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Heart failure

Heart failure - congestive

Heart failure does not mean your heart has failed or stopped beating. It means that your heart, which is a muscle that pumps blood to all parts of your body, is not working as well as it should and cannot pump as much blood as your body needs. As your heart's pumping action lessens, blood may back up in your lungs, liver, or legs. This can cause shortness of breath, leg swelling (called edema), and other problems. In addition, organs in your body may not get the oxygen and nutrients they need to function properly.

Heart failure is a chronic (ongoing) condition that develops over time. It is usually caused by underlying conditions, such as high blood pressure or heart disease. These conditions damage your heart, making the heart muscle stiff or thick. The damaged muscle either cannot relax properly to let the pumping chambers of the heart, the ventricles, fill with enough blood, or it cannot contract properly to let the ventricles pump out enough blood. The left ventricle is the main pumping chamber, and heart failure usually starts on the left side. When the left ventricle cannot contract enough, it is called systolic heart failure. When the left ventricle cannot fill with enough blood, it is called diastolic heart failure. You can have a combination of both types of heart failure.

Although some conditions that cause heart failure are irreversible, you can manage the condition and improve your health and quality of life with a combination of lifestyle changes and medications.

People with heart failure should be under the care of a cardiologist.


Signs and Symptoms

You may experience one or more of the following symptoms of chronic heart failure:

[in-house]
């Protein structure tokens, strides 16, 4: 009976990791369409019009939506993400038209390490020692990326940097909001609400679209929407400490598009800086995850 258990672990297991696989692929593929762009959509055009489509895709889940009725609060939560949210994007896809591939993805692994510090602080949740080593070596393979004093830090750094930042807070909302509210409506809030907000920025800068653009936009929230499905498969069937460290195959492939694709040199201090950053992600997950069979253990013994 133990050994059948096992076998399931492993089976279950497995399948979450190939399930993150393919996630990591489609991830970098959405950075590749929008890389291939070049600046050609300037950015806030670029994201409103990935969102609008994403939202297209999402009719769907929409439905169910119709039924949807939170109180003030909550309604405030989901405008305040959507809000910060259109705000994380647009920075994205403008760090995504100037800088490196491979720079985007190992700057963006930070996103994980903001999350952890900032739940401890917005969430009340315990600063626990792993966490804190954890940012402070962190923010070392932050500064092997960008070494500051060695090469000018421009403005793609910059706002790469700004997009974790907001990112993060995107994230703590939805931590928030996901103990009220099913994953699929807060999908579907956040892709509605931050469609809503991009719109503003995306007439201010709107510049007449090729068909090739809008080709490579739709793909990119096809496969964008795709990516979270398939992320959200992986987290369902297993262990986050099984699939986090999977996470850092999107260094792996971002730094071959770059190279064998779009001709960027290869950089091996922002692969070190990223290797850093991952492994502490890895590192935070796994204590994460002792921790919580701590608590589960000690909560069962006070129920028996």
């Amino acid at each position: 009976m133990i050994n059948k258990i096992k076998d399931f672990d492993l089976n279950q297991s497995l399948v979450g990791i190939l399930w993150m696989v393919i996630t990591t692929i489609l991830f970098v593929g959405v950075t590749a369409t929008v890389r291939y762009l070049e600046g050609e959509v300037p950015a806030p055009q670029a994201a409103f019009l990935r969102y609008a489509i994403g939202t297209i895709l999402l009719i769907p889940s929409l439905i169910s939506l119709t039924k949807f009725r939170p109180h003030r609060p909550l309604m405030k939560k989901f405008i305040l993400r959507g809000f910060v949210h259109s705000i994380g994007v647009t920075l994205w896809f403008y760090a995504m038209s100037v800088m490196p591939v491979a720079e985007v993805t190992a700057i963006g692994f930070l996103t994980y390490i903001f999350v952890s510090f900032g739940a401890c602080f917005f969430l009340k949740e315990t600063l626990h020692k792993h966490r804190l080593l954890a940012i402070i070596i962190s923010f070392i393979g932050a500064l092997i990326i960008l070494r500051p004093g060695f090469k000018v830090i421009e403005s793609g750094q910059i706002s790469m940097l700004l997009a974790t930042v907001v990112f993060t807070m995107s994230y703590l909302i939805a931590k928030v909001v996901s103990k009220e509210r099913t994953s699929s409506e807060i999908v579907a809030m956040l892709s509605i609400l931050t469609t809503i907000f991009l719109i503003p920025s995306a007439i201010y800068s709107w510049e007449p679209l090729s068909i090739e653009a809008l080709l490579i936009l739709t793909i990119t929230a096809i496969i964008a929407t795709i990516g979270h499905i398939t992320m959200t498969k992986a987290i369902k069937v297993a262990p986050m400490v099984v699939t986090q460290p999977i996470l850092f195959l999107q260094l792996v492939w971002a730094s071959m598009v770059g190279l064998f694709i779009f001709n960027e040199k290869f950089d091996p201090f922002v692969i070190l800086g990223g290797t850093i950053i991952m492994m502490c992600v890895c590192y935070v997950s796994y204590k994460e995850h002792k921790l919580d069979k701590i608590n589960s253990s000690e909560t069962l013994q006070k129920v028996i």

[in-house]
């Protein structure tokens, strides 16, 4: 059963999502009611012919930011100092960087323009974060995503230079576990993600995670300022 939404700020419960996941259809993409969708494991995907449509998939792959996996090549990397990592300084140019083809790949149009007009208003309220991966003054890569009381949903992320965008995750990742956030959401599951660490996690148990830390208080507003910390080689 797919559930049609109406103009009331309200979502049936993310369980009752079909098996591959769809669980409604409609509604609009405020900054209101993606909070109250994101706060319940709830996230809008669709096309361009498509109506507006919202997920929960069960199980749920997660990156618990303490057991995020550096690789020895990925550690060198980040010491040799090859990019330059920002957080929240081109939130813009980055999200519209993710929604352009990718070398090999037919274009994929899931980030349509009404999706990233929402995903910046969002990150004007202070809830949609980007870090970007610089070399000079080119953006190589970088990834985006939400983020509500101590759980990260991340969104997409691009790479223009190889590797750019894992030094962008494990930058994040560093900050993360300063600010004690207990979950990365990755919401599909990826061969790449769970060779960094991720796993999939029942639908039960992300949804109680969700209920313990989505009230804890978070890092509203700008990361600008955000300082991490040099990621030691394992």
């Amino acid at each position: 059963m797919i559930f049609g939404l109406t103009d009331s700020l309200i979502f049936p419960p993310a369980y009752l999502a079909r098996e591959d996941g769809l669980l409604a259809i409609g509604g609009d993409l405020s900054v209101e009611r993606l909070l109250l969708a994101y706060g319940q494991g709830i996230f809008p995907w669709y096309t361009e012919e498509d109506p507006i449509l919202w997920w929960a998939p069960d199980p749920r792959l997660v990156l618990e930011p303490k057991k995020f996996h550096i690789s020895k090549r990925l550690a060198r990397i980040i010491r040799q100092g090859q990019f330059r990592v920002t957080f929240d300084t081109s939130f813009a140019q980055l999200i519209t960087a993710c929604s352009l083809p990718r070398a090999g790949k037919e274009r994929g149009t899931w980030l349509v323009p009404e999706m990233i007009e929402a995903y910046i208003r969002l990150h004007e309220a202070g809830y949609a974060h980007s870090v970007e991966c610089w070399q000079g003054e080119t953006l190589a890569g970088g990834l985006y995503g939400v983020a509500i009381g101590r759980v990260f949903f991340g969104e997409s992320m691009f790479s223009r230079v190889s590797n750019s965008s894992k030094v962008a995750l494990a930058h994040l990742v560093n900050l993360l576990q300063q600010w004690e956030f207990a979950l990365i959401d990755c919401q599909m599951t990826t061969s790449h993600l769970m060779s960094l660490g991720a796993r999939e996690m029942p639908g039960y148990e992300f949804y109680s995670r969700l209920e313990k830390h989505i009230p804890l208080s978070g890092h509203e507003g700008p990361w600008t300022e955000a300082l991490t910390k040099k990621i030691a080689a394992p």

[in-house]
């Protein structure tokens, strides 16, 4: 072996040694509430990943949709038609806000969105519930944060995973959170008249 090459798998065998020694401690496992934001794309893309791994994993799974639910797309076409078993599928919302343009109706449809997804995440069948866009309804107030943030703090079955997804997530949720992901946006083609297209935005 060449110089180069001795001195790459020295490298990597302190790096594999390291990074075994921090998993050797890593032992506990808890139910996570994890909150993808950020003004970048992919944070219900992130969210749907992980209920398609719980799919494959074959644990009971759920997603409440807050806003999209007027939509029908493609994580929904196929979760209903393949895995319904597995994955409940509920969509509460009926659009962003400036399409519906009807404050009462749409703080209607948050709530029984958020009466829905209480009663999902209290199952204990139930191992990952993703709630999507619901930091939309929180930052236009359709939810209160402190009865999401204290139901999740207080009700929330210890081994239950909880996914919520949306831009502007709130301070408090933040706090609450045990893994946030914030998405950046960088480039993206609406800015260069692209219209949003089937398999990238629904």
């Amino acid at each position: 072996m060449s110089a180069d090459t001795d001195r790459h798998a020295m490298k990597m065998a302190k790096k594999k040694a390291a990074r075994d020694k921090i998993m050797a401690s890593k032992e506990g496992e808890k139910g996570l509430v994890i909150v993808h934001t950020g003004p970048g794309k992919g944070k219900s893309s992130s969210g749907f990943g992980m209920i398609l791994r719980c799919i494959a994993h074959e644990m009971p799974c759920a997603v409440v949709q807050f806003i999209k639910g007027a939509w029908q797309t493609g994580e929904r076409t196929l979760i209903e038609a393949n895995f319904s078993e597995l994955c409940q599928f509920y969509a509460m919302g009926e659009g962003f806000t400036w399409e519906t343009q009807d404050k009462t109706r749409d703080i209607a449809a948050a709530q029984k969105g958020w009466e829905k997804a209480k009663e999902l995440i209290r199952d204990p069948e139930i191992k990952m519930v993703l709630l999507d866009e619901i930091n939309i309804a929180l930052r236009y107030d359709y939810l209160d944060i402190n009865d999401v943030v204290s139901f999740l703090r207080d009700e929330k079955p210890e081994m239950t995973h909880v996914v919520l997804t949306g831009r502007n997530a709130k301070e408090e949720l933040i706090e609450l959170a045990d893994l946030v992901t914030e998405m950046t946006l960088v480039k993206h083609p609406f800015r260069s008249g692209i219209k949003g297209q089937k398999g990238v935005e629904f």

• Swollen feet, ankles, and sometimes abdomen
  • Weight gain from fluid retention
  • Shortness of breath and cough
  • Racing or skipping heartbeat (palpitations)
  • Stomach upset, nausea and vomiting, and loss of appetite
  • Difficulty sleeping
  • Fatigue, weakness, and a reduced ability to exercise
  • Lightheadedness
  • Difficulty concentrating or staying alert

The more advanced your heart failure, the more likely you are to have symptoms.

Acute heart failure occurs when something suddenly damages your heart (such as a heart attack, blood clot in the lungs, allergic reaction, or severe infection). Symptoms are similar to those for chronic heart failure, but they are more serious and get worse quickly. Acute heart failure is life threatening and requires immediate emergency medical attention.


The most common causes of heart failure are high blood pressure and coronary artery (heart) disease. Other causes of heart failure include:

  • Heart attack
  • Damaged heart valves (valves separate the chambers of the heart and keep blood flowing in the right direction)